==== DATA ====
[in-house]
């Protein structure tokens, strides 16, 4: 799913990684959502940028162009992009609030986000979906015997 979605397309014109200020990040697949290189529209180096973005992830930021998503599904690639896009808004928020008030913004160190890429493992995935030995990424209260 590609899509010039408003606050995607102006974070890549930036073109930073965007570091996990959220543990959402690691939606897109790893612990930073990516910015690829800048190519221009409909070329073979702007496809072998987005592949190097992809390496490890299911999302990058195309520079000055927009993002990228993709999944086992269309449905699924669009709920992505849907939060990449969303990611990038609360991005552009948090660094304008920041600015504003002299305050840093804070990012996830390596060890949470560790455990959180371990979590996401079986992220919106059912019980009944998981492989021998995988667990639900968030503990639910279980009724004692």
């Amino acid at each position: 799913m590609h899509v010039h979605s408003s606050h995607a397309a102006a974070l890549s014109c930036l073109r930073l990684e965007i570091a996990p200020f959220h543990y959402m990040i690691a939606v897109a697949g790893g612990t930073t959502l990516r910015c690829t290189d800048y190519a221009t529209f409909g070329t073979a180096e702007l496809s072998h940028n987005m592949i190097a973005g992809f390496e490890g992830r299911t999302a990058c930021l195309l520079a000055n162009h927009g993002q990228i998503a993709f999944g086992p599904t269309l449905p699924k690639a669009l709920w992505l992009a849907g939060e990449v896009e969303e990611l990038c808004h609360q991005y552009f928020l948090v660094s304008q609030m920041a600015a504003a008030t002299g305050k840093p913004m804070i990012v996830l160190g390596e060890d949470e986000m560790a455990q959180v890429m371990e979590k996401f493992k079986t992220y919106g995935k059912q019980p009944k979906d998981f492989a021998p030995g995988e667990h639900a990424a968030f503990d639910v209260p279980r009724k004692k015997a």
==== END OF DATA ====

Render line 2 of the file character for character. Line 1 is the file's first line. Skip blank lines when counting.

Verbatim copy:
């Protein structure tokens, strides 16, 4: 799913990684959502940028162009992009609030986000979906015997 979605397309014109200020990040697949290189529209180096973005992830930021998503599904690639896009808004928020008030913004160190890429493992995935030995990424209260 590609899509010039408003606050995607102006974070890549930036073109930073965007570091996990959220543990959402690691939606897109790893612990930073990516910015690829800048190519221009409909070329073979702007496809072998987005592949190097992809390496490890299911999302990058195309520079000055927009993002990228993709999944086992269309449905699924669009709920992505849907939060990449969303990611990038609360991005552009948090660094304008920041600015504003002299305050840093804070990012996830390596060890949470560790455990959180371990979590996401079986992220919106059912019980009944998981492989021998995988667990639900968030503990639910279980009724004692």